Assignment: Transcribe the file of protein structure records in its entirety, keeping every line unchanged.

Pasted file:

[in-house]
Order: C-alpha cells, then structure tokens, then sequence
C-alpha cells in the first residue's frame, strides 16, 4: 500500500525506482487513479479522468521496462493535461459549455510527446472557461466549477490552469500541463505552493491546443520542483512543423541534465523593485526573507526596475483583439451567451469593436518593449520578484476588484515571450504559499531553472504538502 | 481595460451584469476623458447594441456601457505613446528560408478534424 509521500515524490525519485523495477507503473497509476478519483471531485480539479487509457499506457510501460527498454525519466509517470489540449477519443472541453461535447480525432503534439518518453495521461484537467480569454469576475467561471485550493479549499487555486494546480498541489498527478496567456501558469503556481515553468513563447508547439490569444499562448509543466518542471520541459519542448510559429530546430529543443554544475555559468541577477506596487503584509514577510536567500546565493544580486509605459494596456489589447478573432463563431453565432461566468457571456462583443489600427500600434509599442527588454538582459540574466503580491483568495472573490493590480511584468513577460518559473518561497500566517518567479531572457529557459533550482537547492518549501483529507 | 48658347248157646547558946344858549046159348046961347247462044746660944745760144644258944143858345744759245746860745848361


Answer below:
[in-house]
Order: C-alpha cells, then structure tokens, then sequence
C-alpha cells in the first residue's frame, strides 16, 4: 500500500525506482487513479479522468521496462493535461459549455510527446472557461466549477490552469500541463505552493491546443520542483512543423541534465523593485526573507526596475483583439451567451469593436518593449520578484476588484515571450504559499531553472504538502 | 481595460451584469476623458447594441456601457505613446528560408478534424 509521500515524490525519485523495477507503473497509476478519483471531485480539479487509457499506457510501460527498454525519466509517470489540449477519443472541453461535447480525432503534439518518453495521461484537467480569454469576475467561471485550493479549499487555486494546480498541489498527478496567456501558469503556481515553468513563447508547439490569444499562448509543466518542471520541459519542448510559429530546430529543443554544475555559468541577477506596487503584509514577510536567500546565493544580486509605459494596456489589447478573432463563431453565432461566468457571456462583443489600427500600434509599442527588454538582459540574466503580491483568495472573490493590480511584468513577460518559473518561497500566517518567479531572457529557459533550482537547492518549501483529507 | 48658347248157646547558946344858549046159348046961347247462044746660944745760144644258944143858345744759245746860745848361